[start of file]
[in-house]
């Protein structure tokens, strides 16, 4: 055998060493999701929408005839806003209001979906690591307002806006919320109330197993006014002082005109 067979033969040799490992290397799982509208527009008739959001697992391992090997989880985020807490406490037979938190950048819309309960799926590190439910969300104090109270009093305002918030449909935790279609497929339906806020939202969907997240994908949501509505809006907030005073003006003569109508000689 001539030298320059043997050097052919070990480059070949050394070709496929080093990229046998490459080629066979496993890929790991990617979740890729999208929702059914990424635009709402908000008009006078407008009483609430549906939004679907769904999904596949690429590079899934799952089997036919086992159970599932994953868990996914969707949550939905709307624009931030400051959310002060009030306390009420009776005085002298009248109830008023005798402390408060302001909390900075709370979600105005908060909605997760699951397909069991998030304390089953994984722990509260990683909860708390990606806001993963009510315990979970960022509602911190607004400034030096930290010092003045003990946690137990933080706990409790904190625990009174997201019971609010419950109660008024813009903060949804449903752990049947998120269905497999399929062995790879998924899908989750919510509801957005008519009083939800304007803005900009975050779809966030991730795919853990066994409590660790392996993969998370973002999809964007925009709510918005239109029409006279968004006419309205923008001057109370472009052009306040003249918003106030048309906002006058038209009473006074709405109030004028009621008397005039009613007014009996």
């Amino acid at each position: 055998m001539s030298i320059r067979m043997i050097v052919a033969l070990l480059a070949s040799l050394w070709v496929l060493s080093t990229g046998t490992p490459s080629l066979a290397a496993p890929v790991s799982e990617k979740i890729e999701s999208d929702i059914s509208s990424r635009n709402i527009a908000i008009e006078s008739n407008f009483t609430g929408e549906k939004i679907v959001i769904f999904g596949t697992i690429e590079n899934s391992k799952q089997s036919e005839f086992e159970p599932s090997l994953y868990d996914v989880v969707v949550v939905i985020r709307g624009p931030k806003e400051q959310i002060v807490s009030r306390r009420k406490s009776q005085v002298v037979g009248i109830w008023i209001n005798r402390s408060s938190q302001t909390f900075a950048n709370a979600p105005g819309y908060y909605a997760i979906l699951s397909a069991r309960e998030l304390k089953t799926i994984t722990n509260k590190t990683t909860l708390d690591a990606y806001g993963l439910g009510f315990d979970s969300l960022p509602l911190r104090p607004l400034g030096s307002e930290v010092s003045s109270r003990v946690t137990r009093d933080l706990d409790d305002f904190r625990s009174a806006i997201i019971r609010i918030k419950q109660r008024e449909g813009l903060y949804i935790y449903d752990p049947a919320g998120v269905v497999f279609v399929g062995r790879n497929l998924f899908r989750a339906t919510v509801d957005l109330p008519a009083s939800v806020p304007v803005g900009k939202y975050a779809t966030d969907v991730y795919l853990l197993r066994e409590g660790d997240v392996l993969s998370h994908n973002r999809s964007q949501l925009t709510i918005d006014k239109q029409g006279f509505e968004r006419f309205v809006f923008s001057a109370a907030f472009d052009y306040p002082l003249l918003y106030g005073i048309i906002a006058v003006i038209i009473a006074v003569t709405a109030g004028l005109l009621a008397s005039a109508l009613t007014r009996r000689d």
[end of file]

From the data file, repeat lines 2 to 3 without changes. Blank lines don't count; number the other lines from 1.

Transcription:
């Protein structure tokens, strides 16, 4: 055998060493999701929408005839806003209001979906690591307002806006919320109330197993006014002082005109 067979033969040799490992290397799982509208527009008739959001697992391992090997989880985020807490406490037979938190950048819309309960799926590190439910969300104090109270009093305002918030449909935790279609497929339906806020939202969907997240994908949501509505809006907030005073003006003569109508000689 001539030298320059043997050097052919070990480059070949050394070709496929080093990229046998490459080629066979496993890929790991990617979740890729999208929702059914990424635009709402908000008009006078407008009483609430549906939004679907769904999904596949690429590079899934799952089997036919086992159970599932994953868990996914969707949550939905709307624009931030400051959310002060009030306390009420009776005085002298009248109830008023005798402390408060302001909390900075709370979600105005908060909605997760699951397909069991998030304390089953994984722990509260990683909860708390990606806001993963009510315990979970960022509602911190607004400034030096930290010092003045003990946690137990933080706990409790904190625990009174997201019971609010419950109660008024813009903060949804449903752990049947998120269905497999399929062995790879998924899908989750919510509801957005008519009083939800304007803005900009975050779809966030991730795919853990066994409590660790392996993969998370973002999809964007925009709510918005239109029409006279968004006419309205923008001057109370472009052009306040003249918003106030048309906002006058038209009473006074709405109030004028009621008397005039009613007014009996």
């Amino acid at each position: 055998m001539s030298i320059r067979m043997i050097v052919a033969l070990l480059a070949s040799l050394w070709v496929l060493s080093t990229g046998t490992p490459s080629l066979a290397a496993p890929v790991s799982e990617k979740i890729e999701s999208d929702i059914s509208s990424r635009n709402i527009a908000i008009e006078s008739n407008f009483t609430g929408e549906k939004i679907v959001i769904f999904g596949t697992i690429e590079n899934s391992k799952q089997s036919e005839f086992e159970p599932s090997l994953y868990d996914v989880v969707v949550v939905i985020r709307g624009p931030k806003e400051q959310i002060v807490s009030r306390r009420k406490s009776q005085v002298v037979g009248i109830w008023i209001n005798r402390s408060s938190q302001t909390f900075a950048n709370a979600p105005g819309y908060y909605a997760i979906l699951s397909a069991r309960e998030l304390k089953t799926i994984t722990n509260k590190t990683t909860l708390d690591a990606y806001g993963l439910g009510f315990d979970s969300l960022p509602l911190r104090p607004l400034g030096s307002e930290v010092s003045s109270r003990v946690t137990r009093d933080l706990d409790d305002f904190r625990s009174a806006i997201i019971r609010i918030k419950q109660r008024e449909g813009l903060y949804i935790y449903d752990p049947a919320g998120v269905v497999f279609v399929g062995r790879n497929l998924f899908r989750a339906t919510v509801d957005l109330p008519a009083s939800v806020p304007v803005g900009k939202y975050a779809t966030d969907v991730y795919l853990l197993r066994e409590g660790d997240v392996l993969s998370h994908n973002r999809s964007q949501l925009t709510i918005d006014k239109q029409g006279f509505e968004r006419f309205v809006f923008s001057a109370a907030f472009d052009y306040p002082l003249l918003y106030g005073i048309i906002a006058v003006i038209i009473a006074v003569t709405a109030g004028l005109l009621a008397s005039a109508l009613t007014r009996r000689d």